“Clay is the underground material of Postmodernism with its incredible plasticity and its form-shifting qualities that allow it to mimic other materials and genres. Clay is a chameleon substance; it has no fixed visible nature and it can occupy any spatial volume. Devoid of inherent form, it also requires next to nothing to stick to itself and has no need of glue, nails, or screws. It can be molded in a press like aluminum or poured into a form like bronze.”
–Kathleen Whitney, Sculpture Magazine
Clay is of the earth. Out of fire, it is transformed into art. So it’s only natural that ceramic artists are influenced by nature. This goes beyond the literal interpretation of landscape and all its elements, animals and plants.
Nature encompasses the natural world, the physical universe, or material world and, really, all of life.
Nature is all around us and deep within us. We are inseparable from it– our lives depend on the air we breathe and the food we eat. The earth sustains our life force and without it, we would not exist to make art!
Exploring nature in art can take endless forms, because nature provides us with a plethora of inspiring phenomena.
Art can open our eyes to the intricacy and beauty of the natural world. Art can challenge our perception and beliefs by revealing our complex human connection to nature. Art can address environmental issues , conservation, sustainability, preservation, and biodiversity. Through art it is possible to interact with and educate viewers. Art can spark or help renew our connection with nature.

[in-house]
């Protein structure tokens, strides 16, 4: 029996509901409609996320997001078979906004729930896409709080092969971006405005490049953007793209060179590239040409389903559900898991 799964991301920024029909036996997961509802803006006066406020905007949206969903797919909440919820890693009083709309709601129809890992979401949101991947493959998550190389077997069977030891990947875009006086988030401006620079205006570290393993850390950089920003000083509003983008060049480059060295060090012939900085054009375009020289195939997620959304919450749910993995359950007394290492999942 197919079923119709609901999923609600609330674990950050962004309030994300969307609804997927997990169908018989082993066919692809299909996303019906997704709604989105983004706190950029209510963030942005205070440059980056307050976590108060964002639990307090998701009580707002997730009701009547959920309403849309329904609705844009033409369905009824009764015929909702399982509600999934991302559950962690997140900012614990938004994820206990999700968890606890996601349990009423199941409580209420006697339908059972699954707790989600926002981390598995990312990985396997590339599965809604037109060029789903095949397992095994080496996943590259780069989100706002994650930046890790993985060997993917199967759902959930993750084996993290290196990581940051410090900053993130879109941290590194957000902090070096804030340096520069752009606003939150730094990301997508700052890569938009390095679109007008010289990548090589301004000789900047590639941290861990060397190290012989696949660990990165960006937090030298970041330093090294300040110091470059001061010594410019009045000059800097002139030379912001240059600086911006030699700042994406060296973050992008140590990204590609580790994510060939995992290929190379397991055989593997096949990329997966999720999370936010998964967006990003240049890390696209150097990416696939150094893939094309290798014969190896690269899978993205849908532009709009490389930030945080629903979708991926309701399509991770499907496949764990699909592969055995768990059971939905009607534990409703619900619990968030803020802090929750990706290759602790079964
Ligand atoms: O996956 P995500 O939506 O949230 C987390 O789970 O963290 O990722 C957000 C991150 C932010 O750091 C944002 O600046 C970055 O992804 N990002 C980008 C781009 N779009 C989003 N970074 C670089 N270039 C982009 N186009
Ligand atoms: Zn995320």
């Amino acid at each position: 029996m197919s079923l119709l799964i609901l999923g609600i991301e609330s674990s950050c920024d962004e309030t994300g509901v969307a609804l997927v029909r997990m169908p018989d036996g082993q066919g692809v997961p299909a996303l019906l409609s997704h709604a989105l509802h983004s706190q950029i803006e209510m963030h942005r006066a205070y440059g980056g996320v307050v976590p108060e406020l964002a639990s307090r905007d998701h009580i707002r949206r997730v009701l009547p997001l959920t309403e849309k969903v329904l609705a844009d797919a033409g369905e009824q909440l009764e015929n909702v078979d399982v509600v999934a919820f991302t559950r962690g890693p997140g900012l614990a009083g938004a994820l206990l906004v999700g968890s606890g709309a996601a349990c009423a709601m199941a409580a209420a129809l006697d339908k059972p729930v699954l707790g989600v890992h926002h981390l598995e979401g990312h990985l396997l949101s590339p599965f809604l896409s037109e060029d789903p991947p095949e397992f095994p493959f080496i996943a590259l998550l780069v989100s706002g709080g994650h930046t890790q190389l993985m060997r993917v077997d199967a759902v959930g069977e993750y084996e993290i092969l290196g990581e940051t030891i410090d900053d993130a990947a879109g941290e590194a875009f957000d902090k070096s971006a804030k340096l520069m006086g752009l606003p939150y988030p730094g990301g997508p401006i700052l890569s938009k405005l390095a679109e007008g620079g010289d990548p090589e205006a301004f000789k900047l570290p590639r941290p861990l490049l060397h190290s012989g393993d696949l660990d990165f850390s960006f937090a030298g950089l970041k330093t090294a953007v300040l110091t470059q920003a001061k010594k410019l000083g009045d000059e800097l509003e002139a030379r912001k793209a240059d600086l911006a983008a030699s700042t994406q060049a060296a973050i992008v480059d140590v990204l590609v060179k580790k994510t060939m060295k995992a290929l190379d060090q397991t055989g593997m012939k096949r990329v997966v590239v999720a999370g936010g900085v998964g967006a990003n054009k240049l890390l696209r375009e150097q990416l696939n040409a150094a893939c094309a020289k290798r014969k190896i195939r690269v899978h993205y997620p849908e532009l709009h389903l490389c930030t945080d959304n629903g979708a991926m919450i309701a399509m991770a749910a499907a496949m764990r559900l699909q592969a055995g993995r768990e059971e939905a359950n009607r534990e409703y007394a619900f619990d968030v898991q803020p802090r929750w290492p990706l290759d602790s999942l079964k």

For inspiration, many of us go to exhibitions, galleries. We read art books and magazines. But how much time do we spend in nature? It’s free!
Unplug yourself from the TV, your ipod, your cellphone or laptop. Plug yourself into something bigger. The texture of lichen on a rock. The process of life within it and around it.
Quiet your mind as it opens to the sky.
Allow nature to inspire you.
Andy Goldsworthy forged a career out of coaxing nature into art. His work, sensitive and somewhat temporary, is documented by photographs.
Rowan Leaves & Hole by Andy Goldsworthy; Frost on Window–unknown